Some people suffer from Aviophobia—the fear of flying. I am afflicted with Scrappiophobia—the fear of scrapbooking. OK, so I made up that word. That doesn’t make it any less legitimate.
The symptoms of Scrappiophobia are very similar to Aviophobia and should be taken seriously. According to the medical journals, the fear of flying can cause a person to suffer panic attacks, nausea and even “anticipatory vomiting.” While I have never quite advanced to that ultimate stomach-lurching level (yet), I can certainly report instant queasiness whenever some well-meaning person asks me if I have started working on my son’s Senior Year Scrapbook. When I answer feebly to the negative, I am engulfed by a gripping fear that I will be the only lousy mother on the planet who will not produce a multiple-page-4-color-glossy-high-resolution-three-dimensional-award-winning-portfolio to appropriately highlight and celebrate each and every milestone of her only son’s life. It’s a paralyzing thought. And not at all beneficial to the gray hair count on my head.
The experts who help people overcome the fear of flying say I must first ask myself the question “What are the aspects of flying/scrapbooking that frighten me?” That’s easy. I am an antsy uncreative person who can’t sit still for any length of time, has no manual dexterity and can barely locate a working scissors in the household, much less own the kind that makes fancy designs when you cut. Being forced to sit at a table for hours amid stacks of tiny cutouts and boxes of old photographs sends my heart into palpitations. In fact, any government agents seeking top secret information from me could just plunk a glue stick and some 12×12 sheets of paper in front of me and I would immediately give up the goods.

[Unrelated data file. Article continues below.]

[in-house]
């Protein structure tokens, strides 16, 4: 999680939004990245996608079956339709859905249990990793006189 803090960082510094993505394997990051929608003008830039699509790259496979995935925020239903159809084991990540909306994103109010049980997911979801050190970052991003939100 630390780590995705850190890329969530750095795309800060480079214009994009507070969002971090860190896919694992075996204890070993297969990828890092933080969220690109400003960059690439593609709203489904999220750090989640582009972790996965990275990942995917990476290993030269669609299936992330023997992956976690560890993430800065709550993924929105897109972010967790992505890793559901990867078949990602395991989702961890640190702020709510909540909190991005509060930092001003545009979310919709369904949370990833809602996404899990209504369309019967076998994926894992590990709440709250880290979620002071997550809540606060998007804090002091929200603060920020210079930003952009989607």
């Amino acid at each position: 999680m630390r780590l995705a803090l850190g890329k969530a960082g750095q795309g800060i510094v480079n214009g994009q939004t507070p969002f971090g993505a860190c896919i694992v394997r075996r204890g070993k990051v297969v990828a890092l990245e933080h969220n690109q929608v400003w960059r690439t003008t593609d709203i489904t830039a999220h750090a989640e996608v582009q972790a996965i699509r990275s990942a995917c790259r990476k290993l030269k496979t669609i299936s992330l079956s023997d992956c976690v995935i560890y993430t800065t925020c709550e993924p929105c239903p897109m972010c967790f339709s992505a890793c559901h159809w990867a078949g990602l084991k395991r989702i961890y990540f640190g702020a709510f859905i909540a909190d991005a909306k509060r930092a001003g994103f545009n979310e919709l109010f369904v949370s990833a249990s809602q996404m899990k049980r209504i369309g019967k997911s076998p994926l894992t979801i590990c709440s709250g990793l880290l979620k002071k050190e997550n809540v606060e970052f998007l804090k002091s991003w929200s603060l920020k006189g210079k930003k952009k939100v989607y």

Another suggestion to allay my fears, the experts say, is to use a process called “desensitization,” where I would be slowly exposed to the objects of my anxiety and have time to adjust. I’ve tried that too. Once, I screwed up enough courage and slowly pushed my shopping cart down the aisle of scrapbooking paraphernalia at the nearby mega-hobby store, and actually emerged with a package of stickers without hyperventilating. And I have even been known to show up and lend a hand at a friend’s house at crunch time for their kid’s graduation scrapbook, but that was only because someone told me exactly what to do and there was a promise of chocolate for the volunteers.
If all else fails, say the pros, what I really need to do is toughen up, take a day off of work, gather my photos and newspaper clippings…and drop it all off with a blank check to someone who has a talent for this kind of thing. That should completely calm my fears for at least another 12 months, when it will be time to deal with my daughter’s Senior Year Scrapbook.
It’s enough to make me want to run with scissors. If I could just find a pair.